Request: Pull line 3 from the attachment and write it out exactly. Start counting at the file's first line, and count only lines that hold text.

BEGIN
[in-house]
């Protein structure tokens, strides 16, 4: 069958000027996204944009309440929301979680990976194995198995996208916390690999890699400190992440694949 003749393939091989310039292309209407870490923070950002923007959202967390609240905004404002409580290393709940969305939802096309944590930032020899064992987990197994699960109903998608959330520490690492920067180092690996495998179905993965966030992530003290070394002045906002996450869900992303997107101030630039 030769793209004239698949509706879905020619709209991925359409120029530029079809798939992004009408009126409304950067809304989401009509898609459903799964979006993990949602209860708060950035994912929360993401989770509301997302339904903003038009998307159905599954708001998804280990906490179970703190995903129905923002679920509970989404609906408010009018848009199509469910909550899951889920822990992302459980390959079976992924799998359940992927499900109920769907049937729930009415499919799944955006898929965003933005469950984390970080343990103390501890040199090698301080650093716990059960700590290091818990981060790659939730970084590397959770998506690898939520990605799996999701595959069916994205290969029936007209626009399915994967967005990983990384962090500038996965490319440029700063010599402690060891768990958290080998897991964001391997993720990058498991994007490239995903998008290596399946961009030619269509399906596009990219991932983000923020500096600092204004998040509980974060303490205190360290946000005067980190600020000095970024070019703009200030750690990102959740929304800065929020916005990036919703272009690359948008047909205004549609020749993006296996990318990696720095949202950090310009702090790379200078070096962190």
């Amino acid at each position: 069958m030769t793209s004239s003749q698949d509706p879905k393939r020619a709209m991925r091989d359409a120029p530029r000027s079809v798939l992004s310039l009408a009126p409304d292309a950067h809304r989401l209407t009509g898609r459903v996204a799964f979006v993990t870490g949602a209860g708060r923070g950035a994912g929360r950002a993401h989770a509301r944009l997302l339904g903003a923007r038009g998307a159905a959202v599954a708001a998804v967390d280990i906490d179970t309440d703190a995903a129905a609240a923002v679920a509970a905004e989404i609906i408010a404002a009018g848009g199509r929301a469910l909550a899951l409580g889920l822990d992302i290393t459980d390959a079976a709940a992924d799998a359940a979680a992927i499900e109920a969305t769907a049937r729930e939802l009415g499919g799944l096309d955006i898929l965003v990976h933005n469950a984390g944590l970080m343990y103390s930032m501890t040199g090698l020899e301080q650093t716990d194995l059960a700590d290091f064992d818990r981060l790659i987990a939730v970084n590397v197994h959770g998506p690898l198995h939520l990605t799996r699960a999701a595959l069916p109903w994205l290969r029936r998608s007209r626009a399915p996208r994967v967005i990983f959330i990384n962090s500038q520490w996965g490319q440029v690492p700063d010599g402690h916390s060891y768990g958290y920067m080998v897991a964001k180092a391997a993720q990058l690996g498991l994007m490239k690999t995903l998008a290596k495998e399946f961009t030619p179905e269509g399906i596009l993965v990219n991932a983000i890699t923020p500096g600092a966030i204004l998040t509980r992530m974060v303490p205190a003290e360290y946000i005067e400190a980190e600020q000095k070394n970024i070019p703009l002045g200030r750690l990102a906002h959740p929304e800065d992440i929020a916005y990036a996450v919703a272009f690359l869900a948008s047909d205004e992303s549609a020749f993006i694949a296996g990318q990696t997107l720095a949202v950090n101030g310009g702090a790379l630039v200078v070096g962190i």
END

């Amino acid at each position: 069958m030769t793209s004239s003749q698949d509706p879905k393939r020619a709209m991925r091989d359409a120029p530029r000027s079809v798939l992004s310039l009408a009126p409304d292309a950067h809304r989401l209407t009509g898609r459903v996204a799964f979006v993990t870490g949602a209860g708060r923070g950035a994912g929360r950002a993401h989770a509301r944009l997302l339904g903003a923007r038009g998307a159905a959202v599954a708001a998804v967390d280990i906490d179970t309440d703190a995903a129905a609240a923002v679920a509970a905004e989404i609906i408010a404002a009018g848009g199509r929301a469910l909550a899951l409580g889920l822990d992302i290393t459980d390959a079976a709940a992924d799998a359940a979680a992927i499900e109920a969305t769907a049937r729930e939802l009415g499919g799944l096309d955006i898929l965003v990976h933005n469950a984390g944590l970080m343990y103390s930032m501890t040199g090698l020899e301080q650093t716990d194995l059960a700590d290091f064992d818990r981060l790659i987990a939730v970084n590397v197994h959770g998506p690898l198995h939520l990605t799996r699960a999701a595959l069916p109903w994205l290969r029936r998608s007209r626009a399915p996208r994967v967005i990983f959330i990384n962090s500038q520490w996965g490319q440029v690492p700063d010599g402690h916390s060891y768990g958290y920067m080998v897991a964001k180092a391997a993720q990058l690996g498991l994007m490239k690999t995903l998008a290596k495998e399946f961009t030619p179905e269509g399906i596009l993965v990219n991932a983000i890699t923020p500096g600092a966030i204004l998040t509980r992530m974060v303490p205190a003290e360290y946000i005067e400190a980190e600020q000095k070394n970024i070019p703009l002045g200030r750690l990102a906002h959740p929304e800065d992440i929020a916005y990036a996450v919703a272009f690359l869900a948008s047909d205004e992303s549609a020749f993006i694949a296996g990318q990696t997107l720095a949202v950090n101030g310009g702090a790379l630039v200078v070096g962190i």